Speeches and setting procedural rules dominated Wednesday.  One potential rule was curious, and I’ll discuss in a moment with historical perspective.  First, a couple of items borrowed from others.

Chained ChurchPastor Amy DeLong of Wisconsin was tried last year and received very light penalties for officiating at a “holy union” of two lesbians.  In the late nineties, Methodist pastor Jimmy Creech was “defrocked” for precisely the same thing, so there is progress even if the underlying rules haven’t changed.  Amy has posted this photo of a “chained church” on her Love on Trial website.  Apparently, many attendees of the Conference snapped photos.

Second, the largest LGBT Methodist advocacy group is the Reconciling Ministries Network.  Their blog contains an “Open Letter from an Open Lesbian”, and Amory Peck writes,

“I’d like you to know a bit about how I’m feeling as I approach Holy Conferencing on human sexuality at the General Conference. The main feeling is dread. As one of the LGBT persons who will be attending, it’s hard to head into a conversation where I’m seen as “the problem.” Where I, and the others, will be identified as the troublesome “they.”

Now to the curious procedural rule proposal.  Tampa will also be the scene of the Republican national convention later this summer, and the City of Tampa announced the designation of a demonstration free zone.  Some delegates unsuccessfully proposed a similar rule that would prohibit floor demonstrations.  LGBT advocates and allies have a long tradition of such demonstrations.  In fact, the details are usually negotiated ahead of time with the church hierarchy.

The first floor demonstration was at the General Conference in Louisville in 1992.  Holding aloft a thirty foot banner that read, “The Stones Will Cry Out”[1], thirty or more gay supporters proceeded to the dais, singing and encouraging others to stand. At that time, the visitors in the plenary hall probably outnumbered the delegates, and they nearly all rose to their feet in support.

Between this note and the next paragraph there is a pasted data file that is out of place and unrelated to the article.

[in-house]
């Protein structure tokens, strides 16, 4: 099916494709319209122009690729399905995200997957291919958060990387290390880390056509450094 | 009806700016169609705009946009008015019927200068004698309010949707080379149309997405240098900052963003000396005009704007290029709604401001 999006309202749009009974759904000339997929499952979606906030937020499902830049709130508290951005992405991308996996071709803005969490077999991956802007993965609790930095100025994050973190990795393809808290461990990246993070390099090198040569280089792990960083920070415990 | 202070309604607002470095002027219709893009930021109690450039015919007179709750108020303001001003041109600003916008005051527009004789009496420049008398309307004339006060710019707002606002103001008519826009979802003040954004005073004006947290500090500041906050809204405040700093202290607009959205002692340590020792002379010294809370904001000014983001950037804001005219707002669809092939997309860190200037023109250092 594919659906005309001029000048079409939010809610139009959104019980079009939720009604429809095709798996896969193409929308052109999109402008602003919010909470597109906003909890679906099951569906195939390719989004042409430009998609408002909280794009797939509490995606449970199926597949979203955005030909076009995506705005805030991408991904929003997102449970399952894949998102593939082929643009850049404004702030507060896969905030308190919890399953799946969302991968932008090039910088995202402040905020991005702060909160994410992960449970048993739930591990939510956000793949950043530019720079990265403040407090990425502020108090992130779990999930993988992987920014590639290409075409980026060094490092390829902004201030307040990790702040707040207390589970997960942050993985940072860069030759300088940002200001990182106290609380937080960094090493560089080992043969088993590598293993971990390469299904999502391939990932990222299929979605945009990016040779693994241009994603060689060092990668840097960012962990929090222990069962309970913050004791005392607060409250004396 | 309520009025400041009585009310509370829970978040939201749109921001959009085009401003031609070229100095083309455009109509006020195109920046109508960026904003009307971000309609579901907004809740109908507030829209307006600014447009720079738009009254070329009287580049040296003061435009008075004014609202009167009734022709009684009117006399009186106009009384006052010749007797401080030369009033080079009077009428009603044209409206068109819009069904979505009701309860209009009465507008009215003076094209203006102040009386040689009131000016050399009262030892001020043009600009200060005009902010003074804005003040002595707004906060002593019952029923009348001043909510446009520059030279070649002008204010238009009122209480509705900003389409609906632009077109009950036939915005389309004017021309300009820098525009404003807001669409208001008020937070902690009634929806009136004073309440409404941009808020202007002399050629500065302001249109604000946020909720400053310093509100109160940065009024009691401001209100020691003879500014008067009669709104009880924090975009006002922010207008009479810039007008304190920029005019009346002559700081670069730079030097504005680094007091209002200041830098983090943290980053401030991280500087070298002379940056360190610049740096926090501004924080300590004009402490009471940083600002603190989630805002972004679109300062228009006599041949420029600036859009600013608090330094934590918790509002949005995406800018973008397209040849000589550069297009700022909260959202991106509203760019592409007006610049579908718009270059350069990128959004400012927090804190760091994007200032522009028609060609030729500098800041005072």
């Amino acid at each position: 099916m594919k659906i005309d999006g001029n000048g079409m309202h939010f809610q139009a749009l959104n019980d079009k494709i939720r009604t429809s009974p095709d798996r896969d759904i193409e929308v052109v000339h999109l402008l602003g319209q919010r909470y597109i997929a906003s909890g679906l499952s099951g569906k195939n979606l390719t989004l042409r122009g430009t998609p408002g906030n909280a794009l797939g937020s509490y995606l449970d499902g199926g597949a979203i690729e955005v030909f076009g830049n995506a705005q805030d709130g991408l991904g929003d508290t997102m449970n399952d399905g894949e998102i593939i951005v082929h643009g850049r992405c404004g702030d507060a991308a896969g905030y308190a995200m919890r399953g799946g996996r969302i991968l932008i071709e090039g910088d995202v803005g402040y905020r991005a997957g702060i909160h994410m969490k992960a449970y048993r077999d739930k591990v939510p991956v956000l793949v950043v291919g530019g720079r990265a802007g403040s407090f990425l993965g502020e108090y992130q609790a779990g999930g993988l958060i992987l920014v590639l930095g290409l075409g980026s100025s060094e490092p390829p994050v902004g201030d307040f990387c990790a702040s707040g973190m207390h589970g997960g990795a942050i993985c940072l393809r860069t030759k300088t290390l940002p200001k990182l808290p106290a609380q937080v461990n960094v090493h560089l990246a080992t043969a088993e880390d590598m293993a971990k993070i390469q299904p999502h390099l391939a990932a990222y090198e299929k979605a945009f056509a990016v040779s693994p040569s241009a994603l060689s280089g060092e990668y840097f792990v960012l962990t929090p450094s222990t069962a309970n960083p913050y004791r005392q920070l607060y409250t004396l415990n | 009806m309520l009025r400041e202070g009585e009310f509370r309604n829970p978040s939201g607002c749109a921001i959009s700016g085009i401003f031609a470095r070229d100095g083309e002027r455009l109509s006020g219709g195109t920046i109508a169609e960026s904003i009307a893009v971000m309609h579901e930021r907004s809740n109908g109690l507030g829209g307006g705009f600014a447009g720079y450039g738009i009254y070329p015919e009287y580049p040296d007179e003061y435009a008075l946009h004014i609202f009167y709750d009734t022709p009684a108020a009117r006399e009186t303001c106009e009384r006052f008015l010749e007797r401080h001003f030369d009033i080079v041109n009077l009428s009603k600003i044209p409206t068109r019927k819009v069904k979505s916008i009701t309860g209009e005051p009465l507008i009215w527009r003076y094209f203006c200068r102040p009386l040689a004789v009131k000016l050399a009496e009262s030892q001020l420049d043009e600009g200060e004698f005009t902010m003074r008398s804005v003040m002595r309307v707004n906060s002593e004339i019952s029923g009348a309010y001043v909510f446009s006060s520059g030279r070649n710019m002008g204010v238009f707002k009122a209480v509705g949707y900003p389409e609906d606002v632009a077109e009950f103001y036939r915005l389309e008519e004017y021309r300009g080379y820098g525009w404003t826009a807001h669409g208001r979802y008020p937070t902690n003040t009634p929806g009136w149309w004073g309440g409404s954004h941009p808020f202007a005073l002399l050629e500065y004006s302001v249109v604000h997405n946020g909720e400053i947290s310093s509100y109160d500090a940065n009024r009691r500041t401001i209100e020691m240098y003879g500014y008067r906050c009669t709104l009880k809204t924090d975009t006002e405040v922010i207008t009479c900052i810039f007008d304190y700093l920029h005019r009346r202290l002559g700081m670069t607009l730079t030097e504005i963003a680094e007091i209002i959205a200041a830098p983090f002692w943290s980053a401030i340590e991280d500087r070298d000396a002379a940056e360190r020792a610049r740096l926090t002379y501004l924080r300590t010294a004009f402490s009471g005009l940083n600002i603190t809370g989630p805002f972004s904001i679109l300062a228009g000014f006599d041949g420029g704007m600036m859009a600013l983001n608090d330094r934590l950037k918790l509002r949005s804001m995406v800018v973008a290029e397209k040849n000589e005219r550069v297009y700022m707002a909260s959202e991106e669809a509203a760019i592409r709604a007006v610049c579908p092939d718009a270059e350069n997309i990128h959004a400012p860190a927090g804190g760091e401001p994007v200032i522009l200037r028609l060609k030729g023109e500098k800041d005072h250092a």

There is a conservative “gatekeeper” organization that should be mentioned.  It is not specifically Methodist and also lobbies within the Presbyterian Church, Episcopal Church, and the UCC.  It is called the Institute for Religion and Democracy (IRD) and has been around since the nineties.  There are some who suggest this organization is primarily political but uses religious “wedge” issues to drive an essentially economic agenda.  By frightening folks in the pews over gay issues, their underlying goal is to mute the otherwise progressive impulses of the church regarding economic justice issues.

the work of the IRD is to intensify suspicion of the Christian integrity of denominational leadership.  The goal of its donors is not the strengthening of united witness but the weakening of any resistance to the rightward swing of American politics, especially on matters of economics.

For them, changing the leadership and public voice of the mainline denominations is part of a broader undertaking to silence all effective forms of progressive opposition to the right-ward turn in national policy.[2]

In any case, IRD is there to offer counterpoint to the “universalism”, “pansexual agenda”, and  “the hotspot of revisionist activity” that it perceives in the gay advocates (from the IRD blog).

[1] You have devised shame for your house by cutting off many peoples; you have forfeited your life. The very stones will cry out from the wall, and the plaster will respond from the woodwork. Habakkuk 2:10-11 (NRSV).

[2] John B. Cobb, Jr., professor of theology emeritus, Claremont School of Theology, quoted in Hard Ball on Holy Ground, a collection of essays exposing this suspicious organization. One of the hallowed founders of IRD was the exceedingly rich, exceedingly right-wing, deceased political columnist Robert Novak, an ardent Roman Catholic.